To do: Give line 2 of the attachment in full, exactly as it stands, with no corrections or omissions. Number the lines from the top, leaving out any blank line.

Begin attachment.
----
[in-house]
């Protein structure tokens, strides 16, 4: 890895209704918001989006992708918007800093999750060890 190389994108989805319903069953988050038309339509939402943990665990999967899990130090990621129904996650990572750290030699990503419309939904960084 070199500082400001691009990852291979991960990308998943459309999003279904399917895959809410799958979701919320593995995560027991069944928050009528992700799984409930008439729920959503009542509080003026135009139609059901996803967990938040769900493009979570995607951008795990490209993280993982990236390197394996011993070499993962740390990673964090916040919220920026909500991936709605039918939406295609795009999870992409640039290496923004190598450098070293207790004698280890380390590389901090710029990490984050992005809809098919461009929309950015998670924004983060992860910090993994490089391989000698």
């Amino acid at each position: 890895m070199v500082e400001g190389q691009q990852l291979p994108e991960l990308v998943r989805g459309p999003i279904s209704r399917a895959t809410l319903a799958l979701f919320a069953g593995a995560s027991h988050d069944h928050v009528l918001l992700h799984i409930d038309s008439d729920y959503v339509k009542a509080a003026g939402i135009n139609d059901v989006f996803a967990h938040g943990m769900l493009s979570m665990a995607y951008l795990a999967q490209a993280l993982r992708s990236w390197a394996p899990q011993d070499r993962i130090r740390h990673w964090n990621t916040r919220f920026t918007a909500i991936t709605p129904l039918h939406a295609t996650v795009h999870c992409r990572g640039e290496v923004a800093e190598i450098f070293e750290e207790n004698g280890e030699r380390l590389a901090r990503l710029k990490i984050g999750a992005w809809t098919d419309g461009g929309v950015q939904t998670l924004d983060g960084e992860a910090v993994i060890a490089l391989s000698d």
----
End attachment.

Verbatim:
């Protein structure tokens, strides 16, 4: 890895209704918001989006992708918007800093999750060890 190389994108989805319903069953988050038309339509939402943990665990999967899990130090990621129904996650990572750290030699990503419309939904960084 070199500082400001691009990852291979991960990308998943459309999003279904399917895959809410799958979701919320593995995560027991069944928050009528992700799984409930008439729920959503009542509080003026135009139609059901996803967990938040769900493009979570995607951008795990490209993280993982990236390197394996011993070499993962740390990673964090916040919220920026909500991936709605039918939406295609795009999870992409640039290496923004190598450098070293207790004698280890380390590389901090710029990490984050992005809809098919461009929309950015998670924004983060992860910090993994490089391989000698």